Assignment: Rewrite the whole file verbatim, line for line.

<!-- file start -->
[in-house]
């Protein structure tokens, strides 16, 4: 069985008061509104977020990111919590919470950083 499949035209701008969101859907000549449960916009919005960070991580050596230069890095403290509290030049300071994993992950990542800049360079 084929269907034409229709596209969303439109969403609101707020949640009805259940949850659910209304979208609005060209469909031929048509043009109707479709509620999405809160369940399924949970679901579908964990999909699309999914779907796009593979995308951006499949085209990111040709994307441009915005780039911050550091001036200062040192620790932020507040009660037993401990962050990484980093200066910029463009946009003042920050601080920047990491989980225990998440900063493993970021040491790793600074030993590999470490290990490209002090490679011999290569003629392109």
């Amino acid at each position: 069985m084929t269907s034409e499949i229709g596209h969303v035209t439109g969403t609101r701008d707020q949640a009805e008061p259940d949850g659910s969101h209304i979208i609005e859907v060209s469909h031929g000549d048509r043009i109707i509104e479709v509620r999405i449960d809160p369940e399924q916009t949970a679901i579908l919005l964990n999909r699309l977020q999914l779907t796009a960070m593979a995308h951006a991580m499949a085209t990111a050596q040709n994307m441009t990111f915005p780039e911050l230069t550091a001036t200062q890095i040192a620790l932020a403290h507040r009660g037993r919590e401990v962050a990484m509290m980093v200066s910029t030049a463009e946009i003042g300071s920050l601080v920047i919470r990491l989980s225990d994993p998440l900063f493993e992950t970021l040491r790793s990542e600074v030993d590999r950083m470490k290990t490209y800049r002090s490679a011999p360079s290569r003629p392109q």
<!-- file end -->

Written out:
[in-house]
């Protein structure tokens, strides 16, 4: 069985008061509104977020990111919590919470950083 499949035209701008969101859907000549449960916009919005960070991580050596230069890095403290509290030049300071994993992950990542800049360079 084929269907034409229709596209969303439109969403609101707020949640009805259940949850659910209304979208609005060209469909031929048509043009109707479709509620999405809160369940399924949970679901579908964990999909699309999914779907796009593979995308951006499949085209990111040709994307441009915005780039911050550091001036200062040192620790932020507040009660037993401990962050990484980093200066910029463009946009003042920050601080920047990491989980225990998440900063493993970021040491790793600074030993590999470490290990490209002090490679011999290569003629392109």
């Amino acid at each position: 069985m084929t269907s034409e499949i229709g596209h969303v035209t439109g969403t609101r701008d707020q949640a009805e008061p259940d949850g659910s969101h209304i979208i609005e859907v060209s469909h031929g000549d048509r043009i109707i509104e479709v509620r999405i449960d809160p369940e399924q916009t949970a679901i579908l919005l964990n999909r699309l977020q999914l779907t796009a960070m593979a995308h951006a991580m499949a085209t990111a050596q040709n994307m441009t990111f915005p780039e911050l230069t550091a001036t200062q890095i040192a620790l932020a403290h507040r009660g037993r919590e401990v962050a990484m509290m980093v200066s910029t030049a463009e946009i003042g300071s920050l601080v920047i919470r990491l989980s225990d994993p998440l900063f493993e992950t970021l040491r790793s990542e600074v030993d590999r950083m470490k290990t490209y800049r002090s490679a011999p360079s290569r003629p392109q």